In Memoriam: How The Sims Made Real Life A Bit Less Awkward


The new Sim City is on the way, revitalised and as graphically updated as you could imagine on current PCs but also lugging along with it other modern day features such as the always-online DRM system. I can’t help but think back to simpler times, when I used to come home from school to play the classic Sim City 200 on my first ever computer (a Pentium 586 133Mhz), marvelling at all the possibilities at one’s mouse cursor tips and stressing out over dropping approval ratings amongst the general populace as I contemplated raising taxes to garner funds for our soon-to-be-exploding power plant. Well, it was either that or selling off nice old houses with backyards and replace them with soulless glass-windowed sky-rise apartments, and cutting the road maintenance budget so as to make rush hour traffic conditions appalling (in which case, welcome to Sydney Australia!). The game marvelled with its detail and flexibility, teaching me more about renewal energy sources than any class at school ever did, and it was all done with 32 mb of RAM back when such a requirement may have meant a big deal - never mind always having to be online, we didn’t even have the friggin' internet back then. ~ Just when it seemed as if Sim City was the ultimate game allowing you to yield tyrannical power over an entire city of your own creation, destroying everything with natural disasters or alien invasions and building it all up from scratch again just for kicks, along came The Sims in the late 90’s which put you in charge of the lives of individuals and hence, granting players an incredible package capable of architectural and interior design, family relations and social interaction, regulation over intestinal function and even an insight into psychology - all via a voyeuristic telescope of sorts that tapped into everyone’s curious (and very, very evil) little imaginations.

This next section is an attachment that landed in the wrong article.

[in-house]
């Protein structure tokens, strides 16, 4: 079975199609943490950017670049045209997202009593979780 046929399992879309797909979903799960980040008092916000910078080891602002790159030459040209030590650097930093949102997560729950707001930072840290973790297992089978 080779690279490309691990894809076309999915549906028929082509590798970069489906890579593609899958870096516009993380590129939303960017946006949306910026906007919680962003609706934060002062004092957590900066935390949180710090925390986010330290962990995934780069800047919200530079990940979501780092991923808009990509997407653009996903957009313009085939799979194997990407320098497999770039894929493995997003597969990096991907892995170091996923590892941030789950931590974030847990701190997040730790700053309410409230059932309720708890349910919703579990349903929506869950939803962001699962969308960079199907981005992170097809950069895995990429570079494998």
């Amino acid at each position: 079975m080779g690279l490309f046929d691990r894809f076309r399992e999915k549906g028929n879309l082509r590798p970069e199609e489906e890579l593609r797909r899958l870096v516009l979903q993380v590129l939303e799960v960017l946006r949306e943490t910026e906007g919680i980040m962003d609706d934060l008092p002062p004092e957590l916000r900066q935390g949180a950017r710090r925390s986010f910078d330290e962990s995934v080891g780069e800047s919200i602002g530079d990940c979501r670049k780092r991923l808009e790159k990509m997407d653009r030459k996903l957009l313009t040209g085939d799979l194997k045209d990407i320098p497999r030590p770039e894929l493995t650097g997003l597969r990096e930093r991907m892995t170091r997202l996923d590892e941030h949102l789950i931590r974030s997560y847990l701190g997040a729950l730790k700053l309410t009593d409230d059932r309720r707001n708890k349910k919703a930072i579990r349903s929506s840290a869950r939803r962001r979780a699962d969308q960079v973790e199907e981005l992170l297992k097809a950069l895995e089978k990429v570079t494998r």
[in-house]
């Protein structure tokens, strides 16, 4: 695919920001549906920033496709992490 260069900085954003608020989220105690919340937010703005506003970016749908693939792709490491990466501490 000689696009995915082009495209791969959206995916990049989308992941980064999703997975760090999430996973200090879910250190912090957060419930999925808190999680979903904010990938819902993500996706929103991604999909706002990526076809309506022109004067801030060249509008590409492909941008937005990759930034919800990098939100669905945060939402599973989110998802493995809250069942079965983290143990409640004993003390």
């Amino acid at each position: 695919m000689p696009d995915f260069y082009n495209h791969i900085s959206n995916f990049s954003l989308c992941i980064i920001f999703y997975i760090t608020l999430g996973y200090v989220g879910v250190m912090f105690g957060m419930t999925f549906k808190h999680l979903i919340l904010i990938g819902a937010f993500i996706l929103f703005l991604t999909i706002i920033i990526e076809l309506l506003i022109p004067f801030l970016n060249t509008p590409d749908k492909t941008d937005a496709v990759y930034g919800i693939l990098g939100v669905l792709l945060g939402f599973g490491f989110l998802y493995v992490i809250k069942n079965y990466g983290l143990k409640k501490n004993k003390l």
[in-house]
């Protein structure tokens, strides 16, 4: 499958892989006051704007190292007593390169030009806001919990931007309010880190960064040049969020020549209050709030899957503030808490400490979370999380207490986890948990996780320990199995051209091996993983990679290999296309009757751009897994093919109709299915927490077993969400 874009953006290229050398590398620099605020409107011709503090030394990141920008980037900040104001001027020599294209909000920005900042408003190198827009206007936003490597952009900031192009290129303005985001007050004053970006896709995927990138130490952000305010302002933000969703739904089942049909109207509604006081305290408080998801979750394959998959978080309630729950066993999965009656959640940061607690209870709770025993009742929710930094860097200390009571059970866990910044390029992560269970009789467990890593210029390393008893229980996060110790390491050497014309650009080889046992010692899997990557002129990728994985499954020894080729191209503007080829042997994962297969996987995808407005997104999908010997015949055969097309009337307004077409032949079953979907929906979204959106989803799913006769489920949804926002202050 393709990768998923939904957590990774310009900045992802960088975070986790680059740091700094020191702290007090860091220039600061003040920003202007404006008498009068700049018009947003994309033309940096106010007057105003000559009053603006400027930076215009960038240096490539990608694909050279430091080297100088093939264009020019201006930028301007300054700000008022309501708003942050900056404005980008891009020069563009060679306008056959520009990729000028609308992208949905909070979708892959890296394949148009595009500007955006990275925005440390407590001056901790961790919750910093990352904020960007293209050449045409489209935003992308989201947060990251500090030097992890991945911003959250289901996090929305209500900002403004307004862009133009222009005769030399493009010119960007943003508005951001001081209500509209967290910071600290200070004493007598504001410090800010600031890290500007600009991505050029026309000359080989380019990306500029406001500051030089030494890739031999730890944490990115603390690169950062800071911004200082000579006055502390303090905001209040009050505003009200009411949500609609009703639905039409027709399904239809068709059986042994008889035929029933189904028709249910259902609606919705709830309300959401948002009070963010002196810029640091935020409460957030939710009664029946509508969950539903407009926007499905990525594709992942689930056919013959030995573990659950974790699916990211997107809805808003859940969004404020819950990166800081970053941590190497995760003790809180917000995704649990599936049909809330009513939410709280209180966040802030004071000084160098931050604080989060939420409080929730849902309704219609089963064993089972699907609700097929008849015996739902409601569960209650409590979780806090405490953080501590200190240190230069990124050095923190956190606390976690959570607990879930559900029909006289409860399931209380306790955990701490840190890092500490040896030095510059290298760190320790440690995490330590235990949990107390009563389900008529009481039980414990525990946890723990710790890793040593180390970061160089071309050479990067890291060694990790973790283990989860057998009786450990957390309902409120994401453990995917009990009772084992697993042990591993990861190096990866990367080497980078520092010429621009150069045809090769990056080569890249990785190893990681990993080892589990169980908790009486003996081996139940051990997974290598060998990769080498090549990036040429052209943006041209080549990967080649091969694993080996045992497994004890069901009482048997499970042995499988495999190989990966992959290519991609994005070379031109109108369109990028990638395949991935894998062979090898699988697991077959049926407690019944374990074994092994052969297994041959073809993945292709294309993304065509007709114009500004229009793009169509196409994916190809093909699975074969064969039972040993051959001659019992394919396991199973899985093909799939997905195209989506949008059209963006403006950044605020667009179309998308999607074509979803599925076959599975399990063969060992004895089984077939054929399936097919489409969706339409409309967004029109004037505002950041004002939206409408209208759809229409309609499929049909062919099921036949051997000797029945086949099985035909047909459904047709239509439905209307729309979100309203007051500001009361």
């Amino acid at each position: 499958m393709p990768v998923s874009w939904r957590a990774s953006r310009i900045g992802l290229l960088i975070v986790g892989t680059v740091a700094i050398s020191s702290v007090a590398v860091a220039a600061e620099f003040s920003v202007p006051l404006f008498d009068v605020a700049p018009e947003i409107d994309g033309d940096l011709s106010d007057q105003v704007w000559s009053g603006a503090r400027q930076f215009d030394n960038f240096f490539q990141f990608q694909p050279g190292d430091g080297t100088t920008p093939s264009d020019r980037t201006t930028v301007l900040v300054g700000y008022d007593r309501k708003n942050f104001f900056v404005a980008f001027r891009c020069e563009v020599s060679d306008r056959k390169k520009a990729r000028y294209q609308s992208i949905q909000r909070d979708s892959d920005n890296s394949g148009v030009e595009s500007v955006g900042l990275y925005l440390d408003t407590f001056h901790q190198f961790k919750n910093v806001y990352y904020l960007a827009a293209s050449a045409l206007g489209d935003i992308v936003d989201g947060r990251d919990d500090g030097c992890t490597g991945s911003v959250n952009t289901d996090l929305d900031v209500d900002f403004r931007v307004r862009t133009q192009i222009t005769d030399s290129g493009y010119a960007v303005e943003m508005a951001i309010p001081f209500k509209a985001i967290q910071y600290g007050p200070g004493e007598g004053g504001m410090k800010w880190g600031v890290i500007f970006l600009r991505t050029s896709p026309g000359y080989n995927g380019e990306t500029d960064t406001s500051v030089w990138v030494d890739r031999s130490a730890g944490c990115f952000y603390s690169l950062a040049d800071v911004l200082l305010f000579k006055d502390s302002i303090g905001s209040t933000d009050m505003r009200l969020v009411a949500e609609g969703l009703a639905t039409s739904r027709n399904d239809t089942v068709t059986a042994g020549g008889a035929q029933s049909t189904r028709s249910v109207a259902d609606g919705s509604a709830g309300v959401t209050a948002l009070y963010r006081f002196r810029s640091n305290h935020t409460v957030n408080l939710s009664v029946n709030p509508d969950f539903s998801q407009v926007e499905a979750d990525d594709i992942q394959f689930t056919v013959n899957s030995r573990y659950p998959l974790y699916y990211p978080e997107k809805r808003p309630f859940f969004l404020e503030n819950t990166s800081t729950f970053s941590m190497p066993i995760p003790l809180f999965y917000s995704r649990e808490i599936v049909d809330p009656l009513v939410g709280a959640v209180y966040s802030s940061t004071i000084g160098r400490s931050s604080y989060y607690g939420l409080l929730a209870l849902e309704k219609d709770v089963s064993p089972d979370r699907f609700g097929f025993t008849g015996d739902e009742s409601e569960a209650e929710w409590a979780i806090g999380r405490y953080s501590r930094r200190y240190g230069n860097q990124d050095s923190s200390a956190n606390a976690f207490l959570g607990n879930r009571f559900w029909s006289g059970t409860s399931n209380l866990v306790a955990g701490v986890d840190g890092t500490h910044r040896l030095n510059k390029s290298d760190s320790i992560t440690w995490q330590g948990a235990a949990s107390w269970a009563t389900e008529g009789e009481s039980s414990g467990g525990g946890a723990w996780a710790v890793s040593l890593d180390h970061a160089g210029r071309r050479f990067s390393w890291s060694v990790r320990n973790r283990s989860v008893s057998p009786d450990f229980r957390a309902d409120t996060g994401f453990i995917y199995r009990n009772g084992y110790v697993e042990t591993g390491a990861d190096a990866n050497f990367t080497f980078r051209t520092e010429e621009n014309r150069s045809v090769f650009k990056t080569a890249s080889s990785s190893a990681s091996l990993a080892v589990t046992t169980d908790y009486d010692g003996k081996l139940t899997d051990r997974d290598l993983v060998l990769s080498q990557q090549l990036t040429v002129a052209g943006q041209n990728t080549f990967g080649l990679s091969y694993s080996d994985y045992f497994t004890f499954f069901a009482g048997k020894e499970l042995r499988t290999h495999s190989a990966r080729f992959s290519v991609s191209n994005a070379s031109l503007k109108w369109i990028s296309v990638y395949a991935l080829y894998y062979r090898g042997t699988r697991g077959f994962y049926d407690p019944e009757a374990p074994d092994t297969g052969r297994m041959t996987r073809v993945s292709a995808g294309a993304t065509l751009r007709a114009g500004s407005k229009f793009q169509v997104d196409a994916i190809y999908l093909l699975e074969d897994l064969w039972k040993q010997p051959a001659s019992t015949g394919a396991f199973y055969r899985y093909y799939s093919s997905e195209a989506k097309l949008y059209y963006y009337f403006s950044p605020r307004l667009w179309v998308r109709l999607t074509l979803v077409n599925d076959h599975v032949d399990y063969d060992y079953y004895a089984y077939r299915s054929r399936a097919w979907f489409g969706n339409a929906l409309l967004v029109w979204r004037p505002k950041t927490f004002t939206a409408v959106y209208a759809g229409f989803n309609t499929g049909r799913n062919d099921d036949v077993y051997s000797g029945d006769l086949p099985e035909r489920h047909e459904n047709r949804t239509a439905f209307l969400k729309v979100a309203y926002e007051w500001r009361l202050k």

You could set up awkward relationships. You could make one Sim utter crude remarks to a person of dignity and cop a slap to the face in return. You could even get your innocent little people to act not so innocently, with neighbourhood affairs and incestuous love scandals that would put The Bold and The Beautiful to shame, where polygamous (or should that be ‘polygonous’?) relationships were well in vogue long before Bill Paxton in Big Love made it compelling. In other words, it was either every tabloid magazine reader’s dream game or, for the rest, an avenue to enact some good old fashioned virtual cruelty; who hasn’t left a Sim unattended to the point where they wet themselves and cried in humiliation, or boxed them into a tiny room with 1 unit wide walls unfed and unloved until they died, eh? Anyone? Anyone? In hindsight, blurring out our Sims’ private parts while they showered and wee’d were perhaps the least of the developers’ worries. ~ Addictive to the point of having your Sim characters more bladder-happy and clean than you were is my instant memory of the game, but giving it more thought, and out of all the immersive titles that I’ve played ever since, I’d say that The Sims has certainly impacted me the most and opened my mind in several significant ways. I always loved starting out as a bachelor living in a tiny apartment with a combined living room and bed room, not worrying about anything apart from making enough money from a going-nowhere job to support one’s big screen TV purchase and gaming addiction: a lifestyle I then actually inherited in real live in my mid 20s (I regret nothing!).